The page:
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The Poetry Of Robert Browning

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Parnassus, Apollo's mount, has two peaks, and on these, for sixty years, from 1830 to 1890, two poets sat, till their right to these lofty peaks became unchallenged. Beneath them, during these years, on the lower knolls of the mount of song, many new poets sang; with diverse instruments, on various subjects, and in manifold ways. They had their listeners; the Muses were also their visitants; but none of them ventured seriously to dispute the royal summits where Browning and Tennyson sat, and smiled at one another across the vale between.

Both began together; and the impulses which came to them from the new and excited world which opened its fountains in and about 1832 continued to impel them till the close of their lives. While the poetic world altered around them, while two generations of poets made new schools of poetry, they remained, for the most part, unaffected by these schools. There is nothing of Arnold and Clough, of Swinburne, Rossetti or Morris, or of any of the others, in Browning or Tennyson. There is nothing even of Mrs. Browning in Browning. What changes took place in them were wrought, first, by the natural growth of their own character; secondly, by the natural development of their art-power; and thirdly, by the slow decaying of that power. They were, in comparison with the rest, curiously uninfluenced by the changes of the world around them. The main themes, with which they began, they retained to the end. Their methods, their instruments, their way of feeling into the world of man and of nature, their relation to the doctrines of God and of Man, did not, though on all these matters they held diverse views, alter with the alteration of the world. But this is more true of Browning than of Tennyson. The political and social events of those years touched Tennyson, as we see from Maud and the Princess, but his way of looking at them was not the way of a contemporary. It might have been predicted from his previous career and work. Then the new movements of Science and Criticism which disturbed Clough and Arnold so deeply, also troubled Tennyson, but not half so seriously. He staggered for a time under the attack on his old conceptions, but he never yielded to it. He was angry with himself for every doubt that beset him, and angry with the Science and Criticism which disturbed the ancient ideas he was determined not to change. Finally, he rested where he had been when he wrote In Memoriam, nay more, where he had been when he began to write.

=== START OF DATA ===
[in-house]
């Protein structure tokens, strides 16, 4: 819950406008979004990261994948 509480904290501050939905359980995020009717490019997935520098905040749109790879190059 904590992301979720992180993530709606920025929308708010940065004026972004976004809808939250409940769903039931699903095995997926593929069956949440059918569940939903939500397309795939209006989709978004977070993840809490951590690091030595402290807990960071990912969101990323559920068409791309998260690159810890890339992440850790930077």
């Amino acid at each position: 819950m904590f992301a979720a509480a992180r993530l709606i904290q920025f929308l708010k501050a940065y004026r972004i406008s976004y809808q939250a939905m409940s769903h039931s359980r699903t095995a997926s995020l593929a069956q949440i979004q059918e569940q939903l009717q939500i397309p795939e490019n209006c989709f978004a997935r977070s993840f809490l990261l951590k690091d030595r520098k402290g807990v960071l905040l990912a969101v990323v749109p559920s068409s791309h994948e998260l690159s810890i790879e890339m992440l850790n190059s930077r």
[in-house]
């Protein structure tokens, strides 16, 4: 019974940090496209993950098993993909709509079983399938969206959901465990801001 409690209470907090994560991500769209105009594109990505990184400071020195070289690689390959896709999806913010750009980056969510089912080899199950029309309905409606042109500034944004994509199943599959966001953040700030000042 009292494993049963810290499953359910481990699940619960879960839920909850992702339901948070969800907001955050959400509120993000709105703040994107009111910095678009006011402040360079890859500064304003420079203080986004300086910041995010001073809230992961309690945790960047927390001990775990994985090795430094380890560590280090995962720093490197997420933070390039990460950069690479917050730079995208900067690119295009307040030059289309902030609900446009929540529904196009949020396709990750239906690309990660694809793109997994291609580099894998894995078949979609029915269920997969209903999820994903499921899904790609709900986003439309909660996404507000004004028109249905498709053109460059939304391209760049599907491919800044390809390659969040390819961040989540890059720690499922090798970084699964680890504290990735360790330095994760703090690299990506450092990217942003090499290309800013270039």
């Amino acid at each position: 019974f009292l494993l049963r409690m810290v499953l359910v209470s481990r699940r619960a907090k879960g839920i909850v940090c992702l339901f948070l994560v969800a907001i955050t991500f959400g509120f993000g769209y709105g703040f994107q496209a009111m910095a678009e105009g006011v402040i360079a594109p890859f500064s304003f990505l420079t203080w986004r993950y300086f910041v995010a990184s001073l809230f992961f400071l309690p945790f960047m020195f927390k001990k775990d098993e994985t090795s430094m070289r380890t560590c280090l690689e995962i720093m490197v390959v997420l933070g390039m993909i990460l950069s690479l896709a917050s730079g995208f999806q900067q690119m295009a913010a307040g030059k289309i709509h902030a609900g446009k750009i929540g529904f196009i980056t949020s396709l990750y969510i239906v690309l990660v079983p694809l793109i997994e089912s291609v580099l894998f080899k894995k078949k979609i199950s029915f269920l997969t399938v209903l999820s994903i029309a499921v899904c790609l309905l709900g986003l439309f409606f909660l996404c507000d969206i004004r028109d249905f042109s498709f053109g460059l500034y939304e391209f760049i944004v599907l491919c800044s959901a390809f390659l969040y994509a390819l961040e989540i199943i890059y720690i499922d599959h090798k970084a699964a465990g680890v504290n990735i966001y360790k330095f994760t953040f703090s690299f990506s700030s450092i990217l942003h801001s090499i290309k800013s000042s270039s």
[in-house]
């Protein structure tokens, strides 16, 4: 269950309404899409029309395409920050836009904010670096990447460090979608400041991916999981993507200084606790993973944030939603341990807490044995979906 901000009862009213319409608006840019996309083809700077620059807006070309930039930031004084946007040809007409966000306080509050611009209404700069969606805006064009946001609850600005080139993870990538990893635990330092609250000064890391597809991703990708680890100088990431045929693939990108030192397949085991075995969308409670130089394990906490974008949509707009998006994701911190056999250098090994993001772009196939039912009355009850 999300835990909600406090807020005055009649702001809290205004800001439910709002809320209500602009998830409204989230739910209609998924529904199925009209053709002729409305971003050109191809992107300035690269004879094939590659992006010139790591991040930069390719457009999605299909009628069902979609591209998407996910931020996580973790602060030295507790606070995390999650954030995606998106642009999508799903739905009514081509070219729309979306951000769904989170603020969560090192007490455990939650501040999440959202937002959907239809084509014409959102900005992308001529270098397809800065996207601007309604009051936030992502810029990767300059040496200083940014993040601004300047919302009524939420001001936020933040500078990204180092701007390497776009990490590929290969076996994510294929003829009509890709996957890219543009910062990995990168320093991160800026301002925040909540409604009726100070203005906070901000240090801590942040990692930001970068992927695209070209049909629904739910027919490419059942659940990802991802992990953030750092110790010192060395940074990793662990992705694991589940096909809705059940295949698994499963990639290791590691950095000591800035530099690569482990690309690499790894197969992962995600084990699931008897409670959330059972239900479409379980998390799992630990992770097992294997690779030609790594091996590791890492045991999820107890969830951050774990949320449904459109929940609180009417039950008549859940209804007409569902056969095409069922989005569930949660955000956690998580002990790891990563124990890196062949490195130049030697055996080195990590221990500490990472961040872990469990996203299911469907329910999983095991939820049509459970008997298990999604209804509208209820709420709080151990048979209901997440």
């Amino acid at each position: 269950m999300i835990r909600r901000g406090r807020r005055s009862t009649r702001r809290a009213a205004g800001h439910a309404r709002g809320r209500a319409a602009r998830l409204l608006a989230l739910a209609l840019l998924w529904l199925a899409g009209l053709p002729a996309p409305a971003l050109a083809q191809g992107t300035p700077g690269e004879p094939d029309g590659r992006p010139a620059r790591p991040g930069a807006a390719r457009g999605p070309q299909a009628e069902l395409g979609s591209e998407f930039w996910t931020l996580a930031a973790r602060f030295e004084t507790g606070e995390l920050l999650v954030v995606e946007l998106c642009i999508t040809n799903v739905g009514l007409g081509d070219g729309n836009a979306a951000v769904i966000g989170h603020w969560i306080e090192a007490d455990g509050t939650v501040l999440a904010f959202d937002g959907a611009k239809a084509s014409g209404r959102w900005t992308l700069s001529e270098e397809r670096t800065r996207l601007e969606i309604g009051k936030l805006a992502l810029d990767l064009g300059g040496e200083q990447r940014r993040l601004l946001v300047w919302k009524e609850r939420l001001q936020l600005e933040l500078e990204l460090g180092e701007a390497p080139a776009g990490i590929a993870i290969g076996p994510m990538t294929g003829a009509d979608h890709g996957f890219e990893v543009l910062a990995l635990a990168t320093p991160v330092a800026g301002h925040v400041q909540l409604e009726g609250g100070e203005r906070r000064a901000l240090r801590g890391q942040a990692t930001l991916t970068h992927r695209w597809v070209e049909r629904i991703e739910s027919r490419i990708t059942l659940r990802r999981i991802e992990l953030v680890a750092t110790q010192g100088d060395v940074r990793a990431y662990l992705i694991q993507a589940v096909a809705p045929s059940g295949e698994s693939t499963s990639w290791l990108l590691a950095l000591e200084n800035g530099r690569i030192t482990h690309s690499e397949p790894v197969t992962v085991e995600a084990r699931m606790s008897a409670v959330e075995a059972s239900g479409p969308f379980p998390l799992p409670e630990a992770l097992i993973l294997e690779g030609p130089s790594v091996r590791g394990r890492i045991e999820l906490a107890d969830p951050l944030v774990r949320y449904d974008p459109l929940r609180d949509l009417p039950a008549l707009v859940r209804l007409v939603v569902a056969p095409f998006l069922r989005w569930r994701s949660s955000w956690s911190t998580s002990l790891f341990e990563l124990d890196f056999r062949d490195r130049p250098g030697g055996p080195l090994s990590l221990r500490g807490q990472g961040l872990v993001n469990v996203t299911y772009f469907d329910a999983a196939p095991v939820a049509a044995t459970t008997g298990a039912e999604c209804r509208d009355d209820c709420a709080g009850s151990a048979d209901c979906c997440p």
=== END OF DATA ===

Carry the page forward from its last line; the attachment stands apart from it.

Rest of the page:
There were no such intervals in Browning's thought. One could scarcely say from his poetry, except in a very few places, that he was aware of the social changes of his time, or of the scientific and critical movement which, while he lived, so profoundly modified both theology and religion. Asolando, in 1890, strikes the same chords, but more feebly, which Paracelsus struck in 1835.

But though, in this lofty apartness and self-unity, Browning and Tennyson may fairly be said to be at one, in themselves and in their song they were different....